Our Earth, our home, is constantly undergoing hundreds of thousands of chemical reactions every day. One of the most important among these reactions, is the balance and emission of carbon dioxide from our forests. Forests have actually adapted to being able to maintain the perfect amount of carbon dioxide that is necessary to maintain our atmosphere. Forests even capture the extra carbon generated by human activity to further help balance the atmosphere. Forests are often referred to as, “the lungs of the Earth” because the carbon dioxide they capture turns into the oxygen we need to live through chemical processes. They also play a role in managing clouds, wind, humidity, air quality, and rainfall patterns (Conservation International, 1). Needless to say, our forests are important. But they are under attack. Deforestation is clearing Earth’s forest on a massive scale, resulting in damage to the quality of land. This occurs because of mass production or commercial reasons. During the process, habitats and homes for animals are completely wiped out and destroyed. Forest conservation is an important practice that we need to implement and take more seriously before we start to see and feel some serious effects.
The consequences of deforestation are very dangerous. Referring back to our atmosphere and carbon dioxide, when forests are cleared, they emit a huge amount of carbon dioxide without going through any balancing process. This affects our atmosphere and climate change. Deforestation actually accounts 11% of global greenhouse gas emissions caused by humans (Conservation International, 2). Animal species are also in danger as a result of “empty forests”. These empty forests have trees but no animals! This is because of overexploitation and uncontrolled hunting. Animals are at risk of extinction, tree species lose seed dispersal, and other problems. 50% of tropical protected areas may be “empty”. Losing our forests has temporary commercial and manufacturing perks for some, but overall, we need them. We need our forests to conserve the nature of our Earth.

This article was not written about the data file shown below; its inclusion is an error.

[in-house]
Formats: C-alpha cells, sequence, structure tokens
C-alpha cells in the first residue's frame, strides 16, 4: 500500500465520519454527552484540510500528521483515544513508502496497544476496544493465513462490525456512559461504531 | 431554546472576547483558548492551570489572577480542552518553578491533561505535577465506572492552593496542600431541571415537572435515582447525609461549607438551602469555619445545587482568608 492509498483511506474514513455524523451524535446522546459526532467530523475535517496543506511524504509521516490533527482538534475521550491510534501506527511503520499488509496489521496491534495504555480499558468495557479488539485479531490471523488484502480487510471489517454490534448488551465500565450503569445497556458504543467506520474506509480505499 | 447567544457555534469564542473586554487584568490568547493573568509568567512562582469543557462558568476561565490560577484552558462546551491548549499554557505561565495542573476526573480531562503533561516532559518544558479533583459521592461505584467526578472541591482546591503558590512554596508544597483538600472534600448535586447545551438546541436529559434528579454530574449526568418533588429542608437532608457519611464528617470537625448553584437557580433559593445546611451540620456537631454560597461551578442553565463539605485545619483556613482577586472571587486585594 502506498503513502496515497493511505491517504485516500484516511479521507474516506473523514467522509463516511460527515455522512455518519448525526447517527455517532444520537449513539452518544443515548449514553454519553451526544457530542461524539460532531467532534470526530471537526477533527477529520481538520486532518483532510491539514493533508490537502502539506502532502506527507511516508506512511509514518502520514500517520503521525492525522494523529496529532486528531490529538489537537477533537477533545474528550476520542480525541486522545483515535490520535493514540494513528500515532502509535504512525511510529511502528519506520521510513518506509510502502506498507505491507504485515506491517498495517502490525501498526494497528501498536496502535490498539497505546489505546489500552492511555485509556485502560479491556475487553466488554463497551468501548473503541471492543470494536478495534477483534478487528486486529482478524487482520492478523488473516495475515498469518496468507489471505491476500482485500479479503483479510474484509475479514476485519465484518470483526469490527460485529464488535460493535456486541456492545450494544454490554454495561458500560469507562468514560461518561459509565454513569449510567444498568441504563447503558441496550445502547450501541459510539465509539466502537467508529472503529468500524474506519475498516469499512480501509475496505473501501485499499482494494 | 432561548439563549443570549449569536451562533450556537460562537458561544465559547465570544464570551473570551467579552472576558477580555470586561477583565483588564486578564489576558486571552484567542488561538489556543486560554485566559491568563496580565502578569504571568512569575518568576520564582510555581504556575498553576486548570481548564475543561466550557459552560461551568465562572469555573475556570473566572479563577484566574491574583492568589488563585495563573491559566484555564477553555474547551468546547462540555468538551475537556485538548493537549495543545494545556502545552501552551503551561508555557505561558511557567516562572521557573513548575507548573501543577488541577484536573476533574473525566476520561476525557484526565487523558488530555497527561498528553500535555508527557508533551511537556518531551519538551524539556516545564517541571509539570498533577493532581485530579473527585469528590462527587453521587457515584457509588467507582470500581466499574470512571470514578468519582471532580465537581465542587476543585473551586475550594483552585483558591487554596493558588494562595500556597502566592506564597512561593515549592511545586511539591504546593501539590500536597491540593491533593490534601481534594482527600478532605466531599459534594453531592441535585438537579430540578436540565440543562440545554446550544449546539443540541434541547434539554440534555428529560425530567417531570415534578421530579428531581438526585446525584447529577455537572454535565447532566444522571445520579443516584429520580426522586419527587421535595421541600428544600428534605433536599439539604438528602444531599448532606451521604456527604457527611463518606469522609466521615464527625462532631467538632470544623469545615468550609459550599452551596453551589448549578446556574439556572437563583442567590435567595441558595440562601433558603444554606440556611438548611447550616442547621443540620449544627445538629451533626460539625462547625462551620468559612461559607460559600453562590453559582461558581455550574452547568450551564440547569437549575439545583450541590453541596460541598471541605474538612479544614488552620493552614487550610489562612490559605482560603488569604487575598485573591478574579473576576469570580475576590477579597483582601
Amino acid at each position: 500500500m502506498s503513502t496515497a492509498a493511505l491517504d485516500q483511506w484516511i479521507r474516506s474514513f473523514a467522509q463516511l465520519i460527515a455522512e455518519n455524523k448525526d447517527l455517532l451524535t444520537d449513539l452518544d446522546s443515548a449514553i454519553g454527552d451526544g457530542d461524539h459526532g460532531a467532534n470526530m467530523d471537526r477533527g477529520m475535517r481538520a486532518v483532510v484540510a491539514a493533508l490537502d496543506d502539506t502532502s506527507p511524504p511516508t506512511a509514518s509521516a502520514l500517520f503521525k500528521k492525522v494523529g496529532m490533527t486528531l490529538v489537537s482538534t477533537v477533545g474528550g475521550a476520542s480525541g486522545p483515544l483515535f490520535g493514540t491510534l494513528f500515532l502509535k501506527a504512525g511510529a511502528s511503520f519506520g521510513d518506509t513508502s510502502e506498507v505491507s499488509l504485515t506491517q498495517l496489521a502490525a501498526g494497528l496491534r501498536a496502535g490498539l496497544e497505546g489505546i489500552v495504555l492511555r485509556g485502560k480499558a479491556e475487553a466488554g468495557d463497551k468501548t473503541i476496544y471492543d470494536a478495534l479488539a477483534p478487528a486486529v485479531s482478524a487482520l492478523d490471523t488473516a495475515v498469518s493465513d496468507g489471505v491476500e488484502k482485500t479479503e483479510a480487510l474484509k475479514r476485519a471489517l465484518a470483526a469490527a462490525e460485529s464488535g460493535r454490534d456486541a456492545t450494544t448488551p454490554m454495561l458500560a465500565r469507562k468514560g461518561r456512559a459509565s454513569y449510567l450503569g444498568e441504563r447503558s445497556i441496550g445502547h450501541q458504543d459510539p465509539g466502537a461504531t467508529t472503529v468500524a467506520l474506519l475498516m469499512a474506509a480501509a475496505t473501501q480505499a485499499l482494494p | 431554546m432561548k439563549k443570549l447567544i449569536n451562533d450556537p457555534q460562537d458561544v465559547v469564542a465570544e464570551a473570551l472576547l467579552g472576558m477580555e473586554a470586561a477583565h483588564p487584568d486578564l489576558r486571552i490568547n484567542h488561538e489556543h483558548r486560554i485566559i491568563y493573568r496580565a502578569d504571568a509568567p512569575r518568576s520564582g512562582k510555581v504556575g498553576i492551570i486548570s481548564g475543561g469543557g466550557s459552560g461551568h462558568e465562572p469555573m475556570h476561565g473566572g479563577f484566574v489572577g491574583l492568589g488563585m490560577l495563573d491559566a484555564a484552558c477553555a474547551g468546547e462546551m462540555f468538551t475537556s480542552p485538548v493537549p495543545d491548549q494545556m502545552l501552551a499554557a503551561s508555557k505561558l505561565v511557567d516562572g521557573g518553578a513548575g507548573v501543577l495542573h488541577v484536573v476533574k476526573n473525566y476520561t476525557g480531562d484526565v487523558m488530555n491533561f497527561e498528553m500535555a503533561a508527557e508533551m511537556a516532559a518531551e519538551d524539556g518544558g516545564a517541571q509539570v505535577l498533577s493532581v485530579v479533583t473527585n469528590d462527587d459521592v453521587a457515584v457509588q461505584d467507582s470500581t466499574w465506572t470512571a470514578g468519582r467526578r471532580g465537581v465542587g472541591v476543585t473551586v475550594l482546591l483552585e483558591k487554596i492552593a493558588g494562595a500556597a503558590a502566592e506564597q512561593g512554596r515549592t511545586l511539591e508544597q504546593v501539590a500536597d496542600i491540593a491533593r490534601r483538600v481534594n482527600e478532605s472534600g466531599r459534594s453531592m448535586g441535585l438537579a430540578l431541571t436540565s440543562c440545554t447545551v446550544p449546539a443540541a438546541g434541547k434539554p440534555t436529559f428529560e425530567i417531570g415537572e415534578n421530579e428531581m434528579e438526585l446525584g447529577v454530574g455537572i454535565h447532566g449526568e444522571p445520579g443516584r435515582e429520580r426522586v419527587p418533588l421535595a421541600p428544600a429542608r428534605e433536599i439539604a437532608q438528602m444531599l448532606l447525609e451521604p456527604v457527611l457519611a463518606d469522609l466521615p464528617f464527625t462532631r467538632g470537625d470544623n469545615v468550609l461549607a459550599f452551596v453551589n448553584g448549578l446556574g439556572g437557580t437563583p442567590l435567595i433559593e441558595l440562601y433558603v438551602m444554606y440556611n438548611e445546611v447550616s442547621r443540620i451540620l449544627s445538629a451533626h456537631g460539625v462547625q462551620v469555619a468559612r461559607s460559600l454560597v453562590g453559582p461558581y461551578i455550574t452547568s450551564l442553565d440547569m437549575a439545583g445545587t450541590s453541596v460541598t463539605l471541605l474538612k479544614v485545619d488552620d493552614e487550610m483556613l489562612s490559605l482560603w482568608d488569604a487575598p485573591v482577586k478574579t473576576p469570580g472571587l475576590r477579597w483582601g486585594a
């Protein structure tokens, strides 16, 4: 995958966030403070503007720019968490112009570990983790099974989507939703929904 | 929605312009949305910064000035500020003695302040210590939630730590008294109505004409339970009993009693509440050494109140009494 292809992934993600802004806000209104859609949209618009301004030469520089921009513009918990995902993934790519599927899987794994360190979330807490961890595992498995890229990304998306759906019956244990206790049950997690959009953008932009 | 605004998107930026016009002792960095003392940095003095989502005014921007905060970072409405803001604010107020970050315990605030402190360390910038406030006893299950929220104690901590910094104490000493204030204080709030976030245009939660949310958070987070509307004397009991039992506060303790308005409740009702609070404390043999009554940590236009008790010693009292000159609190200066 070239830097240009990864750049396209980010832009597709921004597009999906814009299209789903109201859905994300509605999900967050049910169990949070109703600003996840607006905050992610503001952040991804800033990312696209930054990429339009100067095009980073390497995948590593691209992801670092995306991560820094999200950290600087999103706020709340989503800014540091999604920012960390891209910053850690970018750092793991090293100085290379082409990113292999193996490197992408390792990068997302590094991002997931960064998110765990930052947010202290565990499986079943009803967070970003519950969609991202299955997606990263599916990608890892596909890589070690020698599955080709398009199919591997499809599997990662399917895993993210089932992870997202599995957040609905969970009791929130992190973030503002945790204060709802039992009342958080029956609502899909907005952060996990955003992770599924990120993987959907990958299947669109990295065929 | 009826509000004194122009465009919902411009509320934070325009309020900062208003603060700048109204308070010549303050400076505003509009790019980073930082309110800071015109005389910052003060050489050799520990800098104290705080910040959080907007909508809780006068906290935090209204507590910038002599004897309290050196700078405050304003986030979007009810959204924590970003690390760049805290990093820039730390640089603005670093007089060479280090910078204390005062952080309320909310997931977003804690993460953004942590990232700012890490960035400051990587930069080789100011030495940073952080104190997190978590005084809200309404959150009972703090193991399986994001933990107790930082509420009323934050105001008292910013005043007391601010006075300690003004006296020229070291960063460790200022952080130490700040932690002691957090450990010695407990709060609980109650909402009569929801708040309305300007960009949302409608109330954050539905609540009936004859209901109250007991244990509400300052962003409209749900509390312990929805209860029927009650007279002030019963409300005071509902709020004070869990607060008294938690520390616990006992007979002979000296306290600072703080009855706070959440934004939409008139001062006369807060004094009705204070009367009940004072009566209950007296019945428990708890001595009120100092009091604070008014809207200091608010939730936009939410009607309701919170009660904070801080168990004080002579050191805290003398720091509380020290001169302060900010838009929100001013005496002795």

- Taking a look at this from a more tangible perspective, about 36 football fields worth of trees are lost every minute (Live Science, 3). That’s 120 yards long, and 53 yards wide. At this rate, how many football fields worth of deforestation will occur by the end of 1 month?
By using conversion factors, we can see that the results of this math problem are drastic. Given that our Earth is 30% forest coverage, 1 month of deforestation pushes a huge dent in the forest population. Think of all the animals that become victims of death, lose their homes, or become in danger of being extinct. That’s also a massive amount of carbon dioxide that’s being blown out into the atmosphere every day. This rate of deforestation also takes away our natural air filtration system: the chemical process when carbon dioxide is returned back to us by the trees as oxygen.
Here’s a summary of important statistics:
- 11% of greenhouse gas emissions caused by deforestation
- 50% of tropical protected forests may be “empty”
- 36 football fields of trees are destroyed every minute
- 30% of earth is covered by forests
It is important to recognize the benefits that our forests provide us with. Destroying our forests through deforestation is the primary source used to gain more land for housing and urbanization, to harvest materials for commercial purposes, and create ingredients for highly prized consumer products (Live Science, 3). It would be a good idea to invest some more time in researching alternate ways to accomplish these goals rather than immediately turning to deforestation. Forest conservation is something that we need to gain more motivation in researching and practicing in order to maintain our habitats.
“Deforestation Facts, Deforestation Information, Effects of Deforestation – National Geographic.” Deforestation Facts. National Geographic, n.d. Web. 01 Apr. 2016.
“Conservation International.” Forests- Conservation. Conservation International, n.d. Web. 01 Apr. 2016.
Bradford, By Alina. “Deforestation: Facts, Causes & Effects.” LiveScience. TechMedia Network, 04 Mar. 2015. Web. 01 Apr. 2016.